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THE EARTHWORM by Jennifer Ritenour

Earthworm unfurls from an egg. No siblings. Only this one worm of two sexes. E wiggles in fluid and then presses herms face against the soft wall of the cocoon. A beat comes from the other side. Aware of hermself, E is now alive. E thrusts and pushes until the wall tears. Darkness, slick cool mud. The cocoon is now deflated behind herm. The lub dub, lub dub, lub dub is the pulse of Mother Earth and also the beat of herms five hearts. Earthworm slides through the dirt. Stomach pangs. E opens herms mouth. Soil flows in and through

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ON THE TOILET MAKING UNWINNABLE DEALS WITH GOD by Garth Miró

“I’ll be right there!” I called out to my girlfriend.  I’d just stuck my cooking-oil-lubed arm halfway up my asshole when her friends arrived for lunch. Someone’s birthday. Heard them out there, smiling, kissing one another. There was clinking and keys and hellos and I was supremely fucked. When you smoke a lot of heroin you get really constipated. When you get really constipated you sometimes get impacted. Then you’re an animal.  I was sweating. I jammed my arm up further, and really, it was probably only my hand, but I heard something rip. No. There was no turning back.

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SWEET GIRL by Regina Caggiano

The difference between her and me is that only one of us is sweet.   There may be other variables at work but none of them weigh nearly so much. I have learned this in a month and a half of living beside her blue bedroom. Case A: she is always walking around the house in ball-busting heels. Case B: when cooking for guests she is undaunted by expiration dates. What she wants and what she does are often in 1:1 ratio and she will always tell you the necessary truth, but no more. When we go out to neon bars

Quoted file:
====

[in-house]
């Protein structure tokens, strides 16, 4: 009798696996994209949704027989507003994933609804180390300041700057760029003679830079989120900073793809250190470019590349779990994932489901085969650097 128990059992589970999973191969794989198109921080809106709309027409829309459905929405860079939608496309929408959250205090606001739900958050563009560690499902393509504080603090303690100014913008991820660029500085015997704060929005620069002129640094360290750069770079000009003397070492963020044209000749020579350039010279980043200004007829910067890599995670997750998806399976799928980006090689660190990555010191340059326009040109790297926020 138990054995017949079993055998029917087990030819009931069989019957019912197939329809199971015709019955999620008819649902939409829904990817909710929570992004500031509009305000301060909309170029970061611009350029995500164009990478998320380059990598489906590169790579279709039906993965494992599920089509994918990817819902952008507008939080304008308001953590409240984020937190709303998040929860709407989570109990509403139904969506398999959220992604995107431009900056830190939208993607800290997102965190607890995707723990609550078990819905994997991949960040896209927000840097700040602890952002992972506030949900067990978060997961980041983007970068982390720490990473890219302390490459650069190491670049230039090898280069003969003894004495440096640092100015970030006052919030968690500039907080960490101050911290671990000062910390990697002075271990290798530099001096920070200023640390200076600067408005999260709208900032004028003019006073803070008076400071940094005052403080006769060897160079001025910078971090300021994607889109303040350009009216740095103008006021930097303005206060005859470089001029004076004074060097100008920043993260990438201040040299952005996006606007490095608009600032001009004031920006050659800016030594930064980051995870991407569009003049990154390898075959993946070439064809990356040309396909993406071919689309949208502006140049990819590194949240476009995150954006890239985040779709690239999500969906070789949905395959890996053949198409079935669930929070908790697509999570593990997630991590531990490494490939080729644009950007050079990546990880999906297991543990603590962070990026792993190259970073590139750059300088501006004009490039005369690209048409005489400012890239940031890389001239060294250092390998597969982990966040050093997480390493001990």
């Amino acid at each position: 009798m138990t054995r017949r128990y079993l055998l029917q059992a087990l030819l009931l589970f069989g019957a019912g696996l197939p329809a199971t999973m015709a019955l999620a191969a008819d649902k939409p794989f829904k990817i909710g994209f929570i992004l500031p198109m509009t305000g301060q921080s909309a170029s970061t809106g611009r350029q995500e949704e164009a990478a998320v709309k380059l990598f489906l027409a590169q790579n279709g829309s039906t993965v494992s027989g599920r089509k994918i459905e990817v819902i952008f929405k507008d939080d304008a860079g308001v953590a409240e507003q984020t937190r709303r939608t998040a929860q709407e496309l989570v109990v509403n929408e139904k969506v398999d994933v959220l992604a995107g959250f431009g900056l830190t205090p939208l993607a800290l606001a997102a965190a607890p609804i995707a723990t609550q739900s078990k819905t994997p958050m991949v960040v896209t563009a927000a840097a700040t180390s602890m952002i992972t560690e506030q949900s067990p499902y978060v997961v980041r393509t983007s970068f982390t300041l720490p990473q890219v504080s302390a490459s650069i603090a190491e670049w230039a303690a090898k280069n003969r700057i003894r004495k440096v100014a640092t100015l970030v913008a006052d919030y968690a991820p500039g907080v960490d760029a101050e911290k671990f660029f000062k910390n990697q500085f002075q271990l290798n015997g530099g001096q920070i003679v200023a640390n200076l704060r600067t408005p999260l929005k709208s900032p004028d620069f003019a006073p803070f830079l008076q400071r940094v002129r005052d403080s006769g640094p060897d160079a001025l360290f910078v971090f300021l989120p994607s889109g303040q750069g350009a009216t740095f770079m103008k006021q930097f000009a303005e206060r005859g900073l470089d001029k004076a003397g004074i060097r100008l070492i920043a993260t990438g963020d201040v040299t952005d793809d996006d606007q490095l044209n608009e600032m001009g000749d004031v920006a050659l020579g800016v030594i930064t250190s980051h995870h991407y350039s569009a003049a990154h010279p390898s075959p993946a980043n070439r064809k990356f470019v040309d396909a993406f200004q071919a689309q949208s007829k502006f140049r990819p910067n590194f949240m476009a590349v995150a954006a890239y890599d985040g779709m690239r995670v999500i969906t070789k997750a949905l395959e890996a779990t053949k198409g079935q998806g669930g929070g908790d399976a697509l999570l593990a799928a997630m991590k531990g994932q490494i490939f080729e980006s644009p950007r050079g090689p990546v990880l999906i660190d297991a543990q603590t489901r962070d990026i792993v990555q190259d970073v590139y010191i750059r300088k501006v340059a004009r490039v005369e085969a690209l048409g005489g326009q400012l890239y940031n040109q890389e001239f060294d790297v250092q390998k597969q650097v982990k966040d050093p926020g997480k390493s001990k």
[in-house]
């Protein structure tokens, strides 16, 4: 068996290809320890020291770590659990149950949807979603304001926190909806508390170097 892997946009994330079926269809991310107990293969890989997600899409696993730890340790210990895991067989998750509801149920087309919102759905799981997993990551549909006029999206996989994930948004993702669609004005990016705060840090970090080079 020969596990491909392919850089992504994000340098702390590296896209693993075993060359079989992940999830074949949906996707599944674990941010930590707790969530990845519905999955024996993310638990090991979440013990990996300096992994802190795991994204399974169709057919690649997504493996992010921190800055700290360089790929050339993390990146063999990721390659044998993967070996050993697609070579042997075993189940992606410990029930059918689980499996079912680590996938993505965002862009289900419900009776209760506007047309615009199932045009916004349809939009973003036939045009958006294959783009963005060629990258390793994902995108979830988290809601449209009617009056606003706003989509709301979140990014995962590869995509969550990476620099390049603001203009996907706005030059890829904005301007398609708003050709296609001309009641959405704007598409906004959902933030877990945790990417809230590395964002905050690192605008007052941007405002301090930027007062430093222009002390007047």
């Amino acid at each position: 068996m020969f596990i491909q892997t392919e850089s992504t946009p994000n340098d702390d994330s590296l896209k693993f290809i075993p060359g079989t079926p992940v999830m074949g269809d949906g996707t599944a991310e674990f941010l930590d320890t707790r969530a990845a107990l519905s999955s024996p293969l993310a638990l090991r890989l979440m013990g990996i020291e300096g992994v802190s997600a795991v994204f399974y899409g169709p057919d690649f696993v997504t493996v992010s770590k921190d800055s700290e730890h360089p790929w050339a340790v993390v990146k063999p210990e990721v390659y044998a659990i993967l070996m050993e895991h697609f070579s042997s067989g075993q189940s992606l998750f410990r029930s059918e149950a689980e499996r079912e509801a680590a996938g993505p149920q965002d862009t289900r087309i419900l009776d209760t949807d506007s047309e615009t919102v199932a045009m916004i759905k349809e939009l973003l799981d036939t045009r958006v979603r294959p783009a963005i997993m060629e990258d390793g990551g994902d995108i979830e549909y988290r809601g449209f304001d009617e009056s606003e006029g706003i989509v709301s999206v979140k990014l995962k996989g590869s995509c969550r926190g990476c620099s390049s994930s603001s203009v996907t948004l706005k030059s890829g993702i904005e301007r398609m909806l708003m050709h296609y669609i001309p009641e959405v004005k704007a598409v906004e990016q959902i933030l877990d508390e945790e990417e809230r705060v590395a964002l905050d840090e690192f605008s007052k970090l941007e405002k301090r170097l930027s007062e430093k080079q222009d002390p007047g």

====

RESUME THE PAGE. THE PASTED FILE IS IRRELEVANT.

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THE HUMMING MAN by Rachel Laverdiere

I know better than risking the mall, the Salvation Army Santa’s bucket near the bus stop, but they’ve got a two-for-one on frozen pizzas at the E-Z-Mart, and I’ve been craving pepperoni all week. Santa’s jingling coins follow me into the store, but I’ll be home for Christmas, if only in my dreams…blares overhead and soon enough I join the long line of paunchy, middle-aged men and wonder how many have a Christine who left when the ruts cratered. I unzip my parka, press the frozen pizzas against my cheek and try to figure out what’s making the hum I’m

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THE TREES by Melissa Reddish

One of my crushes, a male professor with whom I work, is texting one of my other crushes, a second male professor with whom I work. The first one never speaks above a whisper and the second one has bushy eyebrows I’d like to grind between my molars. They are texting each other snide comments about my taste in fashion and music. At least, that is what I assume. Sometimes I imagine laying with each of them, but we keep our clothes on. Sometimes I imagine coating each of them in polystyrene to keep them from shedding their beauty like